I’m traveling with Mikael Knip, a short, energetic Finnish physician and University of Helsinki researcher with a perpetual smile under his bushy mustache. He has come to Petrozavodsk—an impoverished Russian city of 270,000 on the shores of Lake Onega and the capital of the Republic of Karelia—to solve a medical mystery, and perhaps help explain a scourge increasingly afflicting the developed world, the United States included. For reasons that no one has been able to identify, Finland has the world’s highest rate of Type 1 diabetes among children. Out of every 100,000 Finnish kids, 64 are diagnosed annually with the disease, in which the body’s immune system declares war on the cells that produce insulin. Type 1 diabetes is usually diagnosed in children, adolescents and young adults. The disease rate wasn’t always so high. In the 1950s, Finland had less than a quarter of the Type 1 diabetes it has today. Over the past half-century, much of the industrialized world has also seen a proliferation of the once rare disease, along with other autoimmune disorders such as rheumatoid arthritis and celiac disease. Meanwhile, such afflictions remain relatively rare in poorer, less-developed nations.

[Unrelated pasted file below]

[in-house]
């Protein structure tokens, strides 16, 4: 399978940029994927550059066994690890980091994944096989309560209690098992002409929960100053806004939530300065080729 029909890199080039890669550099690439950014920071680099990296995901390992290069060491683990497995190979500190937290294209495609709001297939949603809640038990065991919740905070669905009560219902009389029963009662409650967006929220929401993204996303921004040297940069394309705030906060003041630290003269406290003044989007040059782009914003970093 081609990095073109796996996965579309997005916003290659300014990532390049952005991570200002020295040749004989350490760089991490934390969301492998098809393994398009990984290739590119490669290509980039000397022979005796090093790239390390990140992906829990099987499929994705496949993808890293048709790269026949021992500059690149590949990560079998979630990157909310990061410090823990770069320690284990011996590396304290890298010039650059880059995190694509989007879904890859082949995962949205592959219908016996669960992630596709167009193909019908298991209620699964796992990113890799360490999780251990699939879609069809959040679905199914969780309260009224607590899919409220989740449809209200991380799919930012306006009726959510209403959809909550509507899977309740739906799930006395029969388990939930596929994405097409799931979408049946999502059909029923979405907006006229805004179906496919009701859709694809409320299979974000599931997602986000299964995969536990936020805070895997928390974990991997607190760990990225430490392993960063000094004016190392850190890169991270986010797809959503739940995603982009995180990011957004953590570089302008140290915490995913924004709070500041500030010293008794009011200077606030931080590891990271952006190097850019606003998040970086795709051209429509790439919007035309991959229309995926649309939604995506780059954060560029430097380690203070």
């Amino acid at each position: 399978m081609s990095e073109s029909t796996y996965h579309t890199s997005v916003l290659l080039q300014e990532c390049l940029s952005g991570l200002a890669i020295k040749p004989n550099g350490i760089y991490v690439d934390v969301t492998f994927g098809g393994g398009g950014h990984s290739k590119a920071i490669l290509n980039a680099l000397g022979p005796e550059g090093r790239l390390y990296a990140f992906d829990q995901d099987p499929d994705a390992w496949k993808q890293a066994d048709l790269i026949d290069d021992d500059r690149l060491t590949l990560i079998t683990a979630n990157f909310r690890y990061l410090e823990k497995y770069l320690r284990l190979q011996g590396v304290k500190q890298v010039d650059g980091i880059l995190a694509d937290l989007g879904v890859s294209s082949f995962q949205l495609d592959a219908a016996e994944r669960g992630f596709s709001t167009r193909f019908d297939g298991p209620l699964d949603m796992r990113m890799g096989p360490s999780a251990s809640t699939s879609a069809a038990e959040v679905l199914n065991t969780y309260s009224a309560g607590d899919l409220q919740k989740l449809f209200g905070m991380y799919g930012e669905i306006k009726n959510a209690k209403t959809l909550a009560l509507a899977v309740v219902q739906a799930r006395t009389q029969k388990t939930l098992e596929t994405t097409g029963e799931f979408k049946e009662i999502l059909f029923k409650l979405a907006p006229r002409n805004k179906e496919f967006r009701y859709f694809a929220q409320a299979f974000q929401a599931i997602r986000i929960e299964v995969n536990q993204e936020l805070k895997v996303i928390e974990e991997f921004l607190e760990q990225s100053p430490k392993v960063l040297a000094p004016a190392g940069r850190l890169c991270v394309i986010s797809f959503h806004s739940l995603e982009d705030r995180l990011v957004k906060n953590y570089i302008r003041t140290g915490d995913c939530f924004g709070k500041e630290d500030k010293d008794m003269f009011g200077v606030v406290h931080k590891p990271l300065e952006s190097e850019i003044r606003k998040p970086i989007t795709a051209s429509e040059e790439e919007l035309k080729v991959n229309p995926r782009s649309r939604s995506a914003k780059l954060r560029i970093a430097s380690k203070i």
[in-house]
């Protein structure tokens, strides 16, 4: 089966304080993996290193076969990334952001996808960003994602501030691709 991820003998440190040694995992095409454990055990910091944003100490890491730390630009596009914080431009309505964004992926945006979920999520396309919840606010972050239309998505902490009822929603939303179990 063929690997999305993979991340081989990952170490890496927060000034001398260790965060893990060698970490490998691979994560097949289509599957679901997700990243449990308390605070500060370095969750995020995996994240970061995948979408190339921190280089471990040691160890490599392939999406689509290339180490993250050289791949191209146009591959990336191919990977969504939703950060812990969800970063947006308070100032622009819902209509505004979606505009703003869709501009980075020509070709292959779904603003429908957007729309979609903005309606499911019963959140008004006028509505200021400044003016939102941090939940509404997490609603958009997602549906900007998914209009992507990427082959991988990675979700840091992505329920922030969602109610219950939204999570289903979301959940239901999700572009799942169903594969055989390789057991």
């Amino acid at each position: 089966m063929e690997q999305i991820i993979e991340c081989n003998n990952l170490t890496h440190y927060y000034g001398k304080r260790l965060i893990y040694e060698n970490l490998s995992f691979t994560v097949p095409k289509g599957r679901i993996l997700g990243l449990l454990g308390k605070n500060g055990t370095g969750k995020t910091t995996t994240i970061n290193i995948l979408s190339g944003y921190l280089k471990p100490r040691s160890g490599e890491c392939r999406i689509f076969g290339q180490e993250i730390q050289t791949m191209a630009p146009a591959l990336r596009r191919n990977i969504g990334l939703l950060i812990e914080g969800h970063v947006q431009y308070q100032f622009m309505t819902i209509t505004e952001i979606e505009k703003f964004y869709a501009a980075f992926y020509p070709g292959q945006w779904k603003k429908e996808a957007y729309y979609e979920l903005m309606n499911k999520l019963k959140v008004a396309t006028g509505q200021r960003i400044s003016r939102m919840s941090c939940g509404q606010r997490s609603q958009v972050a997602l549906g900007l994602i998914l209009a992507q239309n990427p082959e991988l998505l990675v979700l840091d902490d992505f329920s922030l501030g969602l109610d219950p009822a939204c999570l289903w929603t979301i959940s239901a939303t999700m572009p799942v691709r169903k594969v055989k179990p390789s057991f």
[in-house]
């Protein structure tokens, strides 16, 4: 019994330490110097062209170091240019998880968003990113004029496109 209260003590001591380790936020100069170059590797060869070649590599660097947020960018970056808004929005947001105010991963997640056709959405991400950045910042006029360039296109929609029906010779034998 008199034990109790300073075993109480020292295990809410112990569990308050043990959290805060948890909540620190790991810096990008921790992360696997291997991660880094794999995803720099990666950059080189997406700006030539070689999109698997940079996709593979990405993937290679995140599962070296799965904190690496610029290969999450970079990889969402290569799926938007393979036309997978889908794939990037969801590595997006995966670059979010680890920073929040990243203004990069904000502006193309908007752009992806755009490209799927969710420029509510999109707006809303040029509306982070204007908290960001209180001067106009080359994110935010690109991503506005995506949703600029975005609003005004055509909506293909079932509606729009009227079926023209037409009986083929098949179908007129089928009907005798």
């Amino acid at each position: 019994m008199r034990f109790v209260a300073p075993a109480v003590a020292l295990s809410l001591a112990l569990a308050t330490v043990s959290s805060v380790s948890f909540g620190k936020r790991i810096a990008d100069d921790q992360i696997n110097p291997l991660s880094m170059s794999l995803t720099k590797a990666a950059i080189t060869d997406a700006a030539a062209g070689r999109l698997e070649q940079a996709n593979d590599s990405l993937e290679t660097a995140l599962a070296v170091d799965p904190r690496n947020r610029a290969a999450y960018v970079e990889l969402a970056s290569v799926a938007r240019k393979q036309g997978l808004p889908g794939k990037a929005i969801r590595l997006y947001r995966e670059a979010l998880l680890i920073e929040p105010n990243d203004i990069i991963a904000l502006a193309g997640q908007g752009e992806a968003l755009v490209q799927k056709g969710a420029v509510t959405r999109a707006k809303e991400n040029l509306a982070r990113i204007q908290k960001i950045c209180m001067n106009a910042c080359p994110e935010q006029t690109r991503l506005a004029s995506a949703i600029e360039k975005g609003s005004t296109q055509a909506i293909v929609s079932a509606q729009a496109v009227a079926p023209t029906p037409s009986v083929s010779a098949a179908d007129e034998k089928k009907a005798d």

Petrozavodsk, only about 175 miles from the Finland border, may be the perfect place to investigate the question: The rate of childhood Type 1 diabetes in Russian Karelia is one-sixth that of Finland. That stark difference intrigues Knip and others because the two populations for the most part are genetically similar, even sharing risk factors for Type 1 diabetes. They also live in the same subarctic environment of pine forests and pristine lakes, dark, bitter winters and long summer days. Still, the 500-mile boundary between Finland and this Russian republic marks one of the steepest standard-of-living gradients in the world: Finns are seven times richer than their neighbors across the border. “The difference is even greater than between Mexico and the U.S.,” Knip tells me.